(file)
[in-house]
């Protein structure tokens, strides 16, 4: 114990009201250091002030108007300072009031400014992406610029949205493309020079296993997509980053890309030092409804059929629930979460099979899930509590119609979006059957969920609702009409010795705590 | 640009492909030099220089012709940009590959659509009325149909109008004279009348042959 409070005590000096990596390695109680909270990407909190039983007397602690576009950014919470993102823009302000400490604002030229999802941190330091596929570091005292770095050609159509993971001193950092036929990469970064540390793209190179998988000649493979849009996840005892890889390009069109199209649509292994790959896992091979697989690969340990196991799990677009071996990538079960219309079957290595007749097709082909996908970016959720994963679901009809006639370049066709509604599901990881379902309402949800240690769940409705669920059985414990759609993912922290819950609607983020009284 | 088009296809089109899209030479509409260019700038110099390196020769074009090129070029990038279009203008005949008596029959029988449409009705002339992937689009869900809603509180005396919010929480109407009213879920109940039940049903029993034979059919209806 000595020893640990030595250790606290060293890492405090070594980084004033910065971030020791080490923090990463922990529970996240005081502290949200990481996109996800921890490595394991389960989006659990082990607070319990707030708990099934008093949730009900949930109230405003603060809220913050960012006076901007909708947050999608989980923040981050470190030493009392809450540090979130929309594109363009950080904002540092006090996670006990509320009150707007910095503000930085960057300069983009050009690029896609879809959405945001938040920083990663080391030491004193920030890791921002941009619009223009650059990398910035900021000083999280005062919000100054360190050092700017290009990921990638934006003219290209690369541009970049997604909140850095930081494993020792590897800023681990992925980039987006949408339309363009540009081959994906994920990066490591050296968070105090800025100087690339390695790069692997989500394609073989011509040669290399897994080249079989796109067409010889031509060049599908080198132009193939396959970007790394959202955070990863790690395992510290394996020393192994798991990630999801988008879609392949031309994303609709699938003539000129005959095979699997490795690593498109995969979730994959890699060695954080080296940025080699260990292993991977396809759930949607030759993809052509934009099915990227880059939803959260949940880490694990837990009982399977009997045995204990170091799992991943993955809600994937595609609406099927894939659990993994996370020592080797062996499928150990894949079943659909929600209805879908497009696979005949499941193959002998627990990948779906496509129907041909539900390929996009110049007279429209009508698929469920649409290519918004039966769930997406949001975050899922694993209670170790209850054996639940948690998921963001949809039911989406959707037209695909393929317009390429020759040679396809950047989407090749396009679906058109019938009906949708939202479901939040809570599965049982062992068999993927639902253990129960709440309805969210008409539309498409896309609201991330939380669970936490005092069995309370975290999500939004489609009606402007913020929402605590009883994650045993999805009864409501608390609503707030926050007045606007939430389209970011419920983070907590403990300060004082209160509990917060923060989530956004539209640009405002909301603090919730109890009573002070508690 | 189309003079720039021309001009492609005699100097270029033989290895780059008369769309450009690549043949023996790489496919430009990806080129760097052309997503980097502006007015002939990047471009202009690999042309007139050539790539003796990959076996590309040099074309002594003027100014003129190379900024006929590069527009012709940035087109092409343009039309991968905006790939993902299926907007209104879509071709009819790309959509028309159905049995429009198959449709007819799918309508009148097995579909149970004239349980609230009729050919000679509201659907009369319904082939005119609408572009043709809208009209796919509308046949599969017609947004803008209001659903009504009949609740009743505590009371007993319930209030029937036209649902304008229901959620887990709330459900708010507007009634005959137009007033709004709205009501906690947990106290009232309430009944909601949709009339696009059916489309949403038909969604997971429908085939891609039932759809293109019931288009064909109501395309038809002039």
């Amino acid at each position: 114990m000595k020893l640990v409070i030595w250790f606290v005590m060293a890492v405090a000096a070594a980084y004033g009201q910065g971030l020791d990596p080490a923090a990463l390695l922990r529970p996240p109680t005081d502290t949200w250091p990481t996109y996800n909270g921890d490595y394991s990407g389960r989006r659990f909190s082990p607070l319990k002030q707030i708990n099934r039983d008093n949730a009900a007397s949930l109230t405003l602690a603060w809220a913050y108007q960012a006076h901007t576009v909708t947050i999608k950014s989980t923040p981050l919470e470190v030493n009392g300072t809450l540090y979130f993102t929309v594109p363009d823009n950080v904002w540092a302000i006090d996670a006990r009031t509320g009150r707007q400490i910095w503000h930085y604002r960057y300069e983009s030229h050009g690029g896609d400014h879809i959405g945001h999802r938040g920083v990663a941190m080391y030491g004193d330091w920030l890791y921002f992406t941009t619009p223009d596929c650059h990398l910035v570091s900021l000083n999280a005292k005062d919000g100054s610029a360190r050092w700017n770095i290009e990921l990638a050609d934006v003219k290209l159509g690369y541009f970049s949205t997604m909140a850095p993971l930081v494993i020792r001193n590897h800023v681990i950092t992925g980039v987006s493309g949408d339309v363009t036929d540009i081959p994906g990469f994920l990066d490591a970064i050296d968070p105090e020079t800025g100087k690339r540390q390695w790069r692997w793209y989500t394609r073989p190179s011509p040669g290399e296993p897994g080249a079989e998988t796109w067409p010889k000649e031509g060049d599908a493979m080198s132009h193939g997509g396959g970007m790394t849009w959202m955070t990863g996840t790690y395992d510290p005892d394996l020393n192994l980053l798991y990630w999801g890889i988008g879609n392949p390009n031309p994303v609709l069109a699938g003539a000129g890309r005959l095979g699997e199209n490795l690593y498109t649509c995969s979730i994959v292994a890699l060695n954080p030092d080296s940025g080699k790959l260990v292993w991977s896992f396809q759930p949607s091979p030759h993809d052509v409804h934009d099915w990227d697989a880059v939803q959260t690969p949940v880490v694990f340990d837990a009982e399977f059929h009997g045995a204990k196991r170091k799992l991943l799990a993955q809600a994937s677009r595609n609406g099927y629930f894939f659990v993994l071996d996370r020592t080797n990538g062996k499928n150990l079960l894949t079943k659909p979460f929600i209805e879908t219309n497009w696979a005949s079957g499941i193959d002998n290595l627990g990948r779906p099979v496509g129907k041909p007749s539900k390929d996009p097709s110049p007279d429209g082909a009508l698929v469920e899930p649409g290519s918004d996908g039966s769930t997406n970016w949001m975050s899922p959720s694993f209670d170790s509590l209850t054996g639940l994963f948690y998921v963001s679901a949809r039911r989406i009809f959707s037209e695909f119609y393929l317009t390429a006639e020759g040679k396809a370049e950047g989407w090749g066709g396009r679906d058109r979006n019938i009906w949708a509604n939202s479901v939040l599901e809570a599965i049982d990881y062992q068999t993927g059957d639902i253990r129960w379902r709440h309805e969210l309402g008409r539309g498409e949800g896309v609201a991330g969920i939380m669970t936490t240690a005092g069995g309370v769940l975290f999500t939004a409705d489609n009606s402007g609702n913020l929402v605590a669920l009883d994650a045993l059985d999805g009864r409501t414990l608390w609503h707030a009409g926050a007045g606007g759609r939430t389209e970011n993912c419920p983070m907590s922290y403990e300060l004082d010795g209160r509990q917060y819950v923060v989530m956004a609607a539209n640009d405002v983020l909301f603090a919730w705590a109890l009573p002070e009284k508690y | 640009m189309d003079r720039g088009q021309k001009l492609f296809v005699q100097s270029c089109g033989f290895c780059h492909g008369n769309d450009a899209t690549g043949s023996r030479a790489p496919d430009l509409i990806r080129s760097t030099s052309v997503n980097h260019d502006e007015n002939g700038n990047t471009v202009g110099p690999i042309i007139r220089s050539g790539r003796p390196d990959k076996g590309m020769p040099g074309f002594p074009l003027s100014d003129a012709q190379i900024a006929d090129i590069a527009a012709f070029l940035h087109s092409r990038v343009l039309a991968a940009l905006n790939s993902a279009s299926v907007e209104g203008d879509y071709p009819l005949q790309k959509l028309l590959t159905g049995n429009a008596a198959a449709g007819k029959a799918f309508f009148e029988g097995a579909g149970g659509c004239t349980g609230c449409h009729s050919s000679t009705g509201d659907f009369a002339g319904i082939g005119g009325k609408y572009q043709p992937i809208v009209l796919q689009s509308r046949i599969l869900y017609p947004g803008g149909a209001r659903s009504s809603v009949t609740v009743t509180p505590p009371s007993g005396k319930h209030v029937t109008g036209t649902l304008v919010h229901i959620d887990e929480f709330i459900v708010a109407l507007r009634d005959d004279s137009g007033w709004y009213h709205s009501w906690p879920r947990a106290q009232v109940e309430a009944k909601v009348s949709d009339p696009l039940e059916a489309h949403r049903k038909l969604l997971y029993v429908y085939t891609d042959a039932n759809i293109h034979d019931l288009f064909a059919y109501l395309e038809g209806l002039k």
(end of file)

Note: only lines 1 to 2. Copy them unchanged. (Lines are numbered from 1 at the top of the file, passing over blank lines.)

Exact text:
[in-house]
């Protein structure tokens, strides 16, 4: 114990009201250091002030108007300072009031400014992406610029949205493309020079296993997509980053890309030092409804059929629930979460099979899930509590119609979006059957969920609702009409010795705590 | 640009492909030099220089012709940009590959659509009325149909109008004279009348042959 409070005590000096990596390695109680909270990407909190039983007397602690576009950014919470993102823009302000400490604002030229999802941190330091596929570091005292770095050609159509993971001193950092036929990469970064540390793209190179998988000649493979849009996840005892890889390009069109199209649509292994790959896992091979697989690969340990196991799990677009071996990538079960219309079957290595007749097709082909996908970016959720994963679901009809006639370049066709509604599901990881379902309402949800240690769940409705669920059985414990759609993912922290819950609607983020009284 | 088009296809089109899209030479509409260019700038110099390196020769074009090129070029990038279009203008005949008596029959029988449409009705002339992937689009869900809603509180005396919010929480109407009213879920109940039940049903029993034979059919209806 000595020893640990030595250790606290060293890492405090070594980084004033910065971030020791080490923090990463922990529970996240005081502290949200990481996109996800921890490595394991389960989006659990082990607070319990707030708990099934008093949730009900949930109230405003603060809220913050960012006076901007909708947050999608989980923040981050470190030493009392809450540090979130929309594109363009950080904002540092006090996670006990509320009150707007910095503000930085960057300069983009050009690029896609879809959405945001938040920083990663080391030491004193920030890791921002941009619009223009650059990398910035900021000083999280005062919000100054360190050092700017290009990921990638934006003219290209690369541009970049997604909140850095930081494993020792590897800023681990992925980039987006949408339309363009540009081959994906994920990066490591050296968070105090800025100087690339390695790069692997989500394609073989011509040669290399897994080249079989796109067409010889031509060049599908080198132009193939396959970007790394959202955070990863790690395992510290394996020393192994798991990630999801988008879609392949031309994303609709699938003539000129005959095979699997490795690593498109995969979730994959890699060695954080080296940025080699260990292993991977396809759930949607030759993809052509934009099915990227880059939803959260949940880490694990837990009982399977009997045995204990170091799992991943993955809600994937595609609406099927894939659990993994996370020592080797062996499928150990894949079943659909929600209805879908497009696979005949499941193959002998627990990948779906496509129907041909539900390929996009110049007279429209009508698929469920649409290519918004039966769930997406949001975050899922694993209670170790209850054996639940948690998921963001949809039911989406959707037209695909393929317009390429020759040679396809950047989407090749396009679906058109019938009906949708939202479901939040809570599965049982062992068999993927639902253990129960709440309805969210008409539309498409896309609201991330939380669970936490005092069995309370975290999500939004489609009606402007913020929402605590009883994650045993999805009864409501608390609503707030926050007045606007939430389209970011419920983070907590403990300060004082209160509990917060923060989530956004539209640009405002909301603090919730109890009573002070508690 | 189309003079720039021309001009492609005699100097270029033989290895780059008369769309450009690549043949023996790489496919430009990806080129760097052309997503980097502006007015002939990047471009202009690999042309007139050539790539003796990959076996590309040099074309002594003027100014003129190379900024006929590069527009012709940035087109092409343009039309991968905006790939993902299926907007209104879509071709009819790309959509028309159905049995429009198959449709007819799918309508009148097995579909149970004239349980609230009729050919000679509201659907009369319904082939005119609408572009043709809208009209796919509308046949599969017609947004803008209001659903009504009949609740009743505590009371007993319930209030029937036209649902304008229901959620887990709330459900708010507007009634005959137009007033709004709205009501906690947990106290009232309430009944909601949709009339696009059916489309949403038909969604997971429908085939891609039932759809293109019931288009064909109501395309038809002039």